Asiatic Society

The Asiatic Society of Smoking

Asiatic Societies – Brief Overview November 12, 2011

Filed under: History,Society — asiaticsociety @ 7:43 pm

Asian societies are groups of scholars to study the geography and history, religion, customs, languages and literatures of Asia. The oldest such societies have been formed in Asia under the inspiration of European colonization. The Asiatic Society of Bengal, was founded in 1784 by W. Jones which published the famous “Asiatic Researches” (Calcutta 1788-1836, 20 vols).

Since 1832 it got replaced by the “Journal of the Asiatic Society” which since 1865 is published in two sections (a scientific and a philosophical/historical). Since 1846 under management of this society the “Bibliotheca Indica”, a collection of important source documents to the attention of the Orient has been published in Calcutta, In the 19th Century, many such companies in Europe, especially in England and France set up.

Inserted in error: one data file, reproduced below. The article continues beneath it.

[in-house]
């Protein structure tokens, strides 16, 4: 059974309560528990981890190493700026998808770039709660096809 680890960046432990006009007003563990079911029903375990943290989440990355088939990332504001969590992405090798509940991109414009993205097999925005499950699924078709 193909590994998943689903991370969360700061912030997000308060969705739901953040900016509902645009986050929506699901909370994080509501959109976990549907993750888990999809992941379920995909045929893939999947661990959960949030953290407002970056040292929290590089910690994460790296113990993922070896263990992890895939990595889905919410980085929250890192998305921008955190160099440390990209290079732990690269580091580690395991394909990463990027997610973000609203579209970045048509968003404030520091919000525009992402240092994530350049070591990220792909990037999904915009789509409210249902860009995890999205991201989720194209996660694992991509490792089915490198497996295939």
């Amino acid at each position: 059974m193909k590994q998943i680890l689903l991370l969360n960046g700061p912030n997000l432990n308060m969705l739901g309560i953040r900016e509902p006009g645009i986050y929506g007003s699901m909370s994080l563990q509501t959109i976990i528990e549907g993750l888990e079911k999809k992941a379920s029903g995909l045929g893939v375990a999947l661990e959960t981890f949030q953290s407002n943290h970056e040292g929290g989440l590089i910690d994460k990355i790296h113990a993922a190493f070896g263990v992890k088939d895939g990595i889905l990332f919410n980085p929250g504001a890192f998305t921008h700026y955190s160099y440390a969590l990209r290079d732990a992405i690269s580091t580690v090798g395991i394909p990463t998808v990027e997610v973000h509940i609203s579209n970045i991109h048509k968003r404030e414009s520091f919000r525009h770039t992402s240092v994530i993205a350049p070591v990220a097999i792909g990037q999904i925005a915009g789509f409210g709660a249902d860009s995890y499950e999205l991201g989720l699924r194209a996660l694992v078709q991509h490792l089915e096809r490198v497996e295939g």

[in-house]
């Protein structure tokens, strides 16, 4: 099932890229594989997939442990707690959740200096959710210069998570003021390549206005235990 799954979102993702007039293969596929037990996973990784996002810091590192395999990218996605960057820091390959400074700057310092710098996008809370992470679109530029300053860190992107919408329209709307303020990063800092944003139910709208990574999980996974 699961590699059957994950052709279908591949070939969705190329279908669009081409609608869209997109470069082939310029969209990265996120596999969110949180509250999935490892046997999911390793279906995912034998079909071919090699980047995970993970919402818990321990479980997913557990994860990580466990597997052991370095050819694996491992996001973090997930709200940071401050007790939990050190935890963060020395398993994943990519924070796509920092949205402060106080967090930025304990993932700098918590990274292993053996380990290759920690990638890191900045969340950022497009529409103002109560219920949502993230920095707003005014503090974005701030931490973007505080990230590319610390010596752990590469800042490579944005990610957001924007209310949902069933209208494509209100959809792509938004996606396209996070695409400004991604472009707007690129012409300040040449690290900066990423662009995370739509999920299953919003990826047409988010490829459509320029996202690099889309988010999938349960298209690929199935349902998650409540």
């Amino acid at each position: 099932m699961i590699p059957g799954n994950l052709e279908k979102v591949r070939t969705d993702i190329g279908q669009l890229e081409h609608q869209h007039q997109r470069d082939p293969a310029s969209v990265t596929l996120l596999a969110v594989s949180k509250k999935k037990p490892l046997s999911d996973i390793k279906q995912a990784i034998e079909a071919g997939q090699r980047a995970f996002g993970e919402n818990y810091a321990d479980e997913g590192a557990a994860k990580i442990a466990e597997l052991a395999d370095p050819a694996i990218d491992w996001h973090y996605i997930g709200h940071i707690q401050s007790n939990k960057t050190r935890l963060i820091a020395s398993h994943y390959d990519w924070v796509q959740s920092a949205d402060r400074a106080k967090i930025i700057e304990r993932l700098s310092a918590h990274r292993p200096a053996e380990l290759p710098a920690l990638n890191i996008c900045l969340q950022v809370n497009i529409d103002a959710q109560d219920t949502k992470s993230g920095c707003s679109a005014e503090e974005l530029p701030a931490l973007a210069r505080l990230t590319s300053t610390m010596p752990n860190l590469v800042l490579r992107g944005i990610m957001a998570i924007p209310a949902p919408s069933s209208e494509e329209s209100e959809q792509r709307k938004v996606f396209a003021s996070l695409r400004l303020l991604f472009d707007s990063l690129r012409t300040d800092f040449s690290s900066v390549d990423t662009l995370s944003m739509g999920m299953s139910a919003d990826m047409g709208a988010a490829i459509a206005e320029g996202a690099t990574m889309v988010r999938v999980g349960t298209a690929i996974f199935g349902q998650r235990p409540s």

Smoking and Society October 16, 2011

Filed under: History,Smoking,Society — asiaticsociety @ 6:52 pm

Cigarette smoking has a huge impact on society, even if it isn’t an action that can be clearly observed. Here are facts collected from: The Department of Health and Human Services, Surgeon’s General 2004 Report, American Lung Association and Center for Disease Control and Prevention.

Smokers and nonsmokers are affected by tobacco use in the United States. On an annual basis it is estimated that $97 billion is attributed to loss of productivity in the workplace.  This is due to the requested hourly smoke break, time off due to illness from smoking and the inevitable time off due to major complications from the health effects of smoking. Nearly $100 billion is spent each year on health care related to smoking. Additional health care costs associated with exposure to secondhand smoke average $10 billion annually.